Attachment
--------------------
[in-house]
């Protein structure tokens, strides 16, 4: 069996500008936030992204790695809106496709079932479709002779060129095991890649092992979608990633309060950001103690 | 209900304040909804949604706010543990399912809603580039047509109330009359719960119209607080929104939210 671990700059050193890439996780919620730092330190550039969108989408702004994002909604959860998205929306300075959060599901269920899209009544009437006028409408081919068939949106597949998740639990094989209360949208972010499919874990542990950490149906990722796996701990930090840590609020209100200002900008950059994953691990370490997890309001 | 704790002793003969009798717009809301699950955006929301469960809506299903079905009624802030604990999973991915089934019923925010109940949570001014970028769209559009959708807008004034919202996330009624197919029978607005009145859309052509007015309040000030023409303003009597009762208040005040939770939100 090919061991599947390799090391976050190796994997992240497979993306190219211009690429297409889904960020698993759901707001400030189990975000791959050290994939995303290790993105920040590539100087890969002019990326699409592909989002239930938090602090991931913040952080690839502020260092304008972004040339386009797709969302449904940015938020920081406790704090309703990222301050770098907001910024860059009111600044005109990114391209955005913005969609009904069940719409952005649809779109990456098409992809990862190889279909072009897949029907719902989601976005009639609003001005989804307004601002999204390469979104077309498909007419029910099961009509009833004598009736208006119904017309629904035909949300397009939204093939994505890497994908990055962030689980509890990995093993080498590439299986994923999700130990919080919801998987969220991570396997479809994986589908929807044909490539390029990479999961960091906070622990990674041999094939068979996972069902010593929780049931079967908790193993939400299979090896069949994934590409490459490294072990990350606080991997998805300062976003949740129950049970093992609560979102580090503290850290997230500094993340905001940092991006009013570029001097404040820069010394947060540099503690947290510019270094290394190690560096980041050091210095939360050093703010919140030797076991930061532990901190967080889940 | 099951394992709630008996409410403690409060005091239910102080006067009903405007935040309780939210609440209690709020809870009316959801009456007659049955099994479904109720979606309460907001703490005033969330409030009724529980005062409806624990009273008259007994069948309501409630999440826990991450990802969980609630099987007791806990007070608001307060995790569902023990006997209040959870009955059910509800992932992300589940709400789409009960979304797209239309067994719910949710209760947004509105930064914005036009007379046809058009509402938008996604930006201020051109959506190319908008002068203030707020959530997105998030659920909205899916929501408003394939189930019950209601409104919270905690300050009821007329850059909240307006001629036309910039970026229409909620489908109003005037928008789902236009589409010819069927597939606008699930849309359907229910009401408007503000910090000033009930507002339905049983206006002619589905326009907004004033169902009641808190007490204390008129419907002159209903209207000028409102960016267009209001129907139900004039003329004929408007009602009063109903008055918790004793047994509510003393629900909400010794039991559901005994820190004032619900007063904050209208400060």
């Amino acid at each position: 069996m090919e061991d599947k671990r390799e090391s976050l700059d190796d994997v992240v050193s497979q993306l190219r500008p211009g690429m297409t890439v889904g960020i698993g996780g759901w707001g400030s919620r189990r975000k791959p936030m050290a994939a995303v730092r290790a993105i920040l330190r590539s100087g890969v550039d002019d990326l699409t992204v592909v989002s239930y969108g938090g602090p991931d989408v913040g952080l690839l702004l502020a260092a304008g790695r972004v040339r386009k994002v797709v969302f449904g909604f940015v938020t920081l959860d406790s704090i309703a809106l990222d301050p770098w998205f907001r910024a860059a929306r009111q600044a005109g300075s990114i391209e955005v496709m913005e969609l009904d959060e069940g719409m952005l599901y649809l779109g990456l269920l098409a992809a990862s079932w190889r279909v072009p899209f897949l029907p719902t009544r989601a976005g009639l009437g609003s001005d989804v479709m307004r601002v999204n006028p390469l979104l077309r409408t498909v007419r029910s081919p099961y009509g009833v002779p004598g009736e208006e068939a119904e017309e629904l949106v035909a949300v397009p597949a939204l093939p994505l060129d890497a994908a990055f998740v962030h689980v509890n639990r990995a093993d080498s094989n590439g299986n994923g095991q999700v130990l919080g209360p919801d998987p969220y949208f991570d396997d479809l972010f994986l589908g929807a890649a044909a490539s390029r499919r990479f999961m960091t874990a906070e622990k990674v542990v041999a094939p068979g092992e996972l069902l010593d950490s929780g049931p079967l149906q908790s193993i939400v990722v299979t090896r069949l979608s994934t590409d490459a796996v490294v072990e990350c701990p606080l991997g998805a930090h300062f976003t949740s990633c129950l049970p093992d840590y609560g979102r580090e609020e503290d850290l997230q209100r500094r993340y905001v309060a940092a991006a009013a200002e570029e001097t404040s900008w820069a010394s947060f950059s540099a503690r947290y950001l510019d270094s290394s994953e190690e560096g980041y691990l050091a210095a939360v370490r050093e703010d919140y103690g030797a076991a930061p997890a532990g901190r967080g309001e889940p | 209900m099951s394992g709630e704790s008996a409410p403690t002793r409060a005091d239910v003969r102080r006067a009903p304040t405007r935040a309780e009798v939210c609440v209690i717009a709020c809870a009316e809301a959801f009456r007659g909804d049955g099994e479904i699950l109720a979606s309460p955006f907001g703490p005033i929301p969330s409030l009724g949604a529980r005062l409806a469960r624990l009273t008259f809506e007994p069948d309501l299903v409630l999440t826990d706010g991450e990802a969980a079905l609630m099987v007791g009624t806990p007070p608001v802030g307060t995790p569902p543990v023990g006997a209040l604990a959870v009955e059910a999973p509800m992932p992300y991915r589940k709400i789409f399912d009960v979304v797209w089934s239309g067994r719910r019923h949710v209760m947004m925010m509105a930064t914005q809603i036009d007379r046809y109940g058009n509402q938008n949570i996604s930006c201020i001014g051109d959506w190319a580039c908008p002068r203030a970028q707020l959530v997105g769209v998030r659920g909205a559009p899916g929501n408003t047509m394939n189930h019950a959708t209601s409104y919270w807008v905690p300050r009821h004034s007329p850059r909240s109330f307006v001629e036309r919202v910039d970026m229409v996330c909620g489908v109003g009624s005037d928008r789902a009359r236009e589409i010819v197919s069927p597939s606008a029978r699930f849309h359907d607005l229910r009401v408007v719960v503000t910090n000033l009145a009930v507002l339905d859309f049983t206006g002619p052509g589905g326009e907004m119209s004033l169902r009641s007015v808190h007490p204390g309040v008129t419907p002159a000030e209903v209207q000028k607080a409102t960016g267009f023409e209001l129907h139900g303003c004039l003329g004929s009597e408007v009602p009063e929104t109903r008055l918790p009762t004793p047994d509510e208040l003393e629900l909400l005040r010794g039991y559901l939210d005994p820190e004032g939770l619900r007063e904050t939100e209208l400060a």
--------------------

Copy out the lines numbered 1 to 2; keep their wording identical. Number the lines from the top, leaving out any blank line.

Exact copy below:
[in-house]
């Protein structure tokens, strides 16, 4: 069996500008936030992204790695809106496709079932479709002779060129095991890649092992979608990633309060950001103690 | 209900304040909804949604706010543990399912809603580039047509109330009359719960119209607080929104939210 671990700059050193890439996780919620730092330190550039969108989408702004994002909604959860998205929306300075959060599901269920899209009544009437006028409408081919068939949106597949998740639990094989209360949208972010499919874990542990950490149906990722796996701990930090840590609020209100200002900008950059994953691990370490997890309001 | 704790002793003969009798717009809301699950955006929301469960809506299903079905009624802030604990999973991915089934019923925010109940949570001014970028769209559009959708807008004034919202996330009624197919029978607005009145859309052509007015309040000030023409303003009597009762208040005040939770939100 090919061991599947390799090391976050190796994997992240497979993306190219211009690429297409889904960020698993759901707001400030189990975000791959050290994939995303290790993105920040590539100087890969002019990326699409592909989002239930938090602090991931913040952080690839502020260092304008972004040339386009797709969302449904940015938020920081406790704090309703990222301050770098907001910024860059009111600044005109990114391209955005913005969609009904069940719409952005649809779109990456098409992809990862190889279909072009897949029907719902989601976005009639609003001005989804307004601002999204390469979104077309498909007419029910099961009509009833004598009736208006119904017309629904035909949300397009939204093939994505890497994908990055962030689980509890990995093993080498590439299986994923999700130990919080919801998987969220991570396997479809994986589908929807044909490539390029990479999961960091906070622990990674041999094939068979996972069902010593929780049931079967908790193993939400299979090896069949994934590409490459490294072990990350606080991997998805300062976003949740129950049970093992609560979102580090503290850290997230500094993340905001940092991006009013570029001097404040820069010394947060540099503690947290510019270094290394190690560096980041050091210095939360050093703010919140030797076991930061532990901190967080889940 | 099951394992709630008996409410403690409060005091239910102080006067009903405007935040309780939210609440209690709020809870009316959801009456007659049955099994479904109720979606309460907001703490005033969330409030009724529980005062409806624990009273008259007994069948309501409630999440826990991450990802969980609630099987007791806990007070608001307060995790569902023990006997209040959870009955059910509800992932992300589940709400789409009960979304797209239309067994719910949710209760947004509105930064914005036009007379046809058009509402938008996604930006201020051109959506190319908008002068203030707020959530997105998030659920909205899916929501408003394939189930019950209601409104919270905690300050009821007329850059909240307006001629036309910039970026229409909620489908109003005037928008789902236009589409010819069927597939606008699930849309359907229910009401408007503000910090000033009930507002339905049983206006002619589905326009907004004033169902009641808190007490204390008129419907002159209903209207000028409102960016267009209001129907139900004039003329004929408007009602009063109903008055918790004793047994509510003393629900909400010794039991559901005994820190004032619900007063904050209208400060």